Chris Camillo who runs the channel Dumb Money on YouTube was proud to unbox his haul of rare Pokémon cards. Hoping to invest US$ 375,000, he did a live unboxing of the treasure trove on his channel. It didn’t take much time for him to realise they were fakes.
During the deal he was purchasing the first edition of some very rare Pokémon cards. He had set-up the stage, his money neatly piled in US$ 100 notes sat in a silver briefcase.
He had been on the market lookout for such cards to surface for a long time. They were originally launched in the late 1990s and Camillo believed they would be “a wise long-term investment.” He isn’t the only one willing to shell out thousands of dollars for these cards. Well-known rapper, Logic, recently purchased a single 1999 pristine Charizard card for a whopping US$ 226,000.
Camillo’s potential purchase was a 36 ‘booster packs’ of cards, in a total of 396 individual cards. The sale was made through an unnamed third party who wanted to be paid in cash. Lucky for Camillo the payment wouldn’t be done until the box of treasures was opened. As soon as the box was unsealed, people on the livestream as well as those in the video started to notice some discrepancies.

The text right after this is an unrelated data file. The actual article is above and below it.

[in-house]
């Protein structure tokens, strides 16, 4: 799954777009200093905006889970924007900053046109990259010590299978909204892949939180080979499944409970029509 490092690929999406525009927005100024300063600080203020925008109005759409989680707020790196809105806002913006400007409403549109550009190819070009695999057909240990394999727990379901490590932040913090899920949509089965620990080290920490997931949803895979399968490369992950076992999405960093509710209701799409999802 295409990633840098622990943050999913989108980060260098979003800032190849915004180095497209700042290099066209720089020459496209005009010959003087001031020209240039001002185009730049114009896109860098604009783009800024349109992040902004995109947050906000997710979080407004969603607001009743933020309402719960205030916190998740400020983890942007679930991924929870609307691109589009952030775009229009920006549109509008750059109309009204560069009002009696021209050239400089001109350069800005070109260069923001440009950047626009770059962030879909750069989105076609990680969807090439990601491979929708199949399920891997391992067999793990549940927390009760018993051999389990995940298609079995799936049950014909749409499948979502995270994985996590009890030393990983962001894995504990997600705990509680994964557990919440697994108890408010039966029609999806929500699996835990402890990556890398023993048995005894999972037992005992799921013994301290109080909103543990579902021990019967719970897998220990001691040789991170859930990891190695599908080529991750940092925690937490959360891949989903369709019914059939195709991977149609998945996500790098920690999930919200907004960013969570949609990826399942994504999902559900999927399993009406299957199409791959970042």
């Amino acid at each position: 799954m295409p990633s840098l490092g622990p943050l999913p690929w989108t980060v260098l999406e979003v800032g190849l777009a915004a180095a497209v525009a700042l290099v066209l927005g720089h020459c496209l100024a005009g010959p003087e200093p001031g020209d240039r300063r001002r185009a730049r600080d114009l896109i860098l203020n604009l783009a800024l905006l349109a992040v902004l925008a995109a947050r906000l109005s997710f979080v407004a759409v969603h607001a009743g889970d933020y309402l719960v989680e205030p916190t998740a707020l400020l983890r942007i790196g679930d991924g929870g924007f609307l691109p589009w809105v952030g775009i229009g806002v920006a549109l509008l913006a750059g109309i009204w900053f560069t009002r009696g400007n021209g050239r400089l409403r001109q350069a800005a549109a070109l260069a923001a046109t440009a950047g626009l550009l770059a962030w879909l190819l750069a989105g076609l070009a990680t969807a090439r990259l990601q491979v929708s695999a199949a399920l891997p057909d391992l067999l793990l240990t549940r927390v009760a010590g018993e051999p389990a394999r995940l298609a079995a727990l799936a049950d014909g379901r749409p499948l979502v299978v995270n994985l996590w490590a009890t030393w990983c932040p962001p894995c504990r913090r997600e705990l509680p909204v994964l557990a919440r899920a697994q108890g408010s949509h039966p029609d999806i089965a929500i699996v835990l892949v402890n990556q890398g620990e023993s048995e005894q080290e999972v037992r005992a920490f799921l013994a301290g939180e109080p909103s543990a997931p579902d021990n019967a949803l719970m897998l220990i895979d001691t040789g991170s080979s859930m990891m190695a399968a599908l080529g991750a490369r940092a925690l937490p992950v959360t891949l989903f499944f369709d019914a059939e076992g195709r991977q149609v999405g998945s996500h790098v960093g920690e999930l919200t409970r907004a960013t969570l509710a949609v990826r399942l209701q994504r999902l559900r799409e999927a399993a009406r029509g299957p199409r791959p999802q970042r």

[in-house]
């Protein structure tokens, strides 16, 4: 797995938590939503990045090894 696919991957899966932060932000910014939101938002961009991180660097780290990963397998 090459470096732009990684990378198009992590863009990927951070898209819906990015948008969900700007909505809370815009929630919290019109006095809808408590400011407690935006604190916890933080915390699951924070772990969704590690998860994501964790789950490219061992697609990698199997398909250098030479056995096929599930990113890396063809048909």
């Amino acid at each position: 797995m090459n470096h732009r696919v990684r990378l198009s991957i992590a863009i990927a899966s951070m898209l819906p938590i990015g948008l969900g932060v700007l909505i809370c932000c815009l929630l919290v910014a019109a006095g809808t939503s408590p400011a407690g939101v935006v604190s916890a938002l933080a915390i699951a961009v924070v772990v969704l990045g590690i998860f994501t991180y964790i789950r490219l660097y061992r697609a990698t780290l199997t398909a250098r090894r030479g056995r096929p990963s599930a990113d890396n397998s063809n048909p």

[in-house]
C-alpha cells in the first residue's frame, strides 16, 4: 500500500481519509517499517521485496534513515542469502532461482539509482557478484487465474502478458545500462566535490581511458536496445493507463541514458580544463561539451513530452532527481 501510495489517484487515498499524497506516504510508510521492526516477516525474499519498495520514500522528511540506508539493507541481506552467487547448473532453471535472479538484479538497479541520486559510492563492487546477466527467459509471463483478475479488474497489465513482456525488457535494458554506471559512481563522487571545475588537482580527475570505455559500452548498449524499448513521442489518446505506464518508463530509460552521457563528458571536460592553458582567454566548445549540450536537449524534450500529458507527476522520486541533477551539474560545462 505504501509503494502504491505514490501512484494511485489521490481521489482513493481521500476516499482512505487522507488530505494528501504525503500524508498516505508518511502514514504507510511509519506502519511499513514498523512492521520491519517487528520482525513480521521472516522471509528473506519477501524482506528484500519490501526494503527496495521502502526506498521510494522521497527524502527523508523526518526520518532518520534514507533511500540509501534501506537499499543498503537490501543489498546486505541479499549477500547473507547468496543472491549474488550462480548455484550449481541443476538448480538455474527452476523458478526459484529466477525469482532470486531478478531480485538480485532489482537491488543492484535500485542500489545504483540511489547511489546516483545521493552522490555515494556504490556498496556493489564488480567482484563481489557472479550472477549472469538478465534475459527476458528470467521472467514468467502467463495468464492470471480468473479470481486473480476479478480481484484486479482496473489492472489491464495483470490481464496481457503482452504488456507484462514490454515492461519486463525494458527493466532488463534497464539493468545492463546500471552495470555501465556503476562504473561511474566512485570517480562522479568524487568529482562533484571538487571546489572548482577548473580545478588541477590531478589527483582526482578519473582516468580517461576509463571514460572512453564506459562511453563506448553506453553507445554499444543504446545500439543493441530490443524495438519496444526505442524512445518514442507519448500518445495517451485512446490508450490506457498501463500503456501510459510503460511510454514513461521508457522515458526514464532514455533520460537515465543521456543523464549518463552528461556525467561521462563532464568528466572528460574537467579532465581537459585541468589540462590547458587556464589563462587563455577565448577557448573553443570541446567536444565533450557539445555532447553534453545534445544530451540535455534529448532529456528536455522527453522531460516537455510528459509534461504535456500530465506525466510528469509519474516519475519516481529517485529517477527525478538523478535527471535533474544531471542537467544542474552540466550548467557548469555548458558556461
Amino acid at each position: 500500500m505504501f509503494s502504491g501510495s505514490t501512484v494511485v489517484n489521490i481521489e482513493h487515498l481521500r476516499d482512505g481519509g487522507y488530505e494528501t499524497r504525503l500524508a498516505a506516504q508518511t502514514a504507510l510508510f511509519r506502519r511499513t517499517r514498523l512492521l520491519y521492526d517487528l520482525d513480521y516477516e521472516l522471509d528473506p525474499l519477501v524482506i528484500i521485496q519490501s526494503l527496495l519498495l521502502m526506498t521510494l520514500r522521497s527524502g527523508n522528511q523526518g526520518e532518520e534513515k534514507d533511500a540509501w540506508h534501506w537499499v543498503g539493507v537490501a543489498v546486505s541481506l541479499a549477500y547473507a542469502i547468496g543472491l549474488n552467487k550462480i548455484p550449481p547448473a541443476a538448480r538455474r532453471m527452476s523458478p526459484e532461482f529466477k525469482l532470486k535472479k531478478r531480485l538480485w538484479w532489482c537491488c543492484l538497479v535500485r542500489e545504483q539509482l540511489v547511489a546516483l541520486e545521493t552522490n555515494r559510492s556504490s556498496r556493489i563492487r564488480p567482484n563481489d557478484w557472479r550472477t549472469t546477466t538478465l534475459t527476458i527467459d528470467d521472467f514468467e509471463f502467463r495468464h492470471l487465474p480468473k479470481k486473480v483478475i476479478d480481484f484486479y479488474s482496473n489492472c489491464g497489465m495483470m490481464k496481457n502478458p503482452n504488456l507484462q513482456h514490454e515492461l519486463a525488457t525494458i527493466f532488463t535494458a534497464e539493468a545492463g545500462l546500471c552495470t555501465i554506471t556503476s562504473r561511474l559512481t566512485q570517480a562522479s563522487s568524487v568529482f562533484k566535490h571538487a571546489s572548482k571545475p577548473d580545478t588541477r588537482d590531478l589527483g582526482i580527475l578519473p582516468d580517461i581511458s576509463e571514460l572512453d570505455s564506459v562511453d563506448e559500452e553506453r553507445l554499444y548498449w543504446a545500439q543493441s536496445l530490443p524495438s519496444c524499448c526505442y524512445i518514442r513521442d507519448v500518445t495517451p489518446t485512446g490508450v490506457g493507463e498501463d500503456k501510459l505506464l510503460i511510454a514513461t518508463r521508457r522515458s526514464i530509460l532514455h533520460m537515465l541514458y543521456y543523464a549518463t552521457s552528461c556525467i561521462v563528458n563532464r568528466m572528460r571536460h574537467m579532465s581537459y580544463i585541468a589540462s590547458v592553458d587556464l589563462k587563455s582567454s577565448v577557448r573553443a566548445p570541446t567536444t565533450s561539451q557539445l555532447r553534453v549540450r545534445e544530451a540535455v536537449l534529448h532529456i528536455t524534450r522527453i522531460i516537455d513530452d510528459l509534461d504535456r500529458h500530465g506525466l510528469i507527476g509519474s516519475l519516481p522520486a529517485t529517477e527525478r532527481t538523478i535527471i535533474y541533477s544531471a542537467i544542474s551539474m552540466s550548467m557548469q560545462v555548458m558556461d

Jake Greenbaum, who goes on Twitter by JBTheCryptoKing, was the mediator in the deal. He is a celebrity Pokémon card consultant, included YouTuber Logan Paul. The two noticed that instead of the very rare cards they expected, the box was full of common cards, either damaged or useless even in good condition.
The colours gave them away, as some viewers also pointed out. The box also appeared to be resealed. Greenbaum got on the phone immediately and said there’s a big issue, using curses and abuses. Some viewers wondered if it was all a publicity stunt but a report The Guardian said there were no signs suggesting to a PR plot. Experts said such things do happen in the collector world.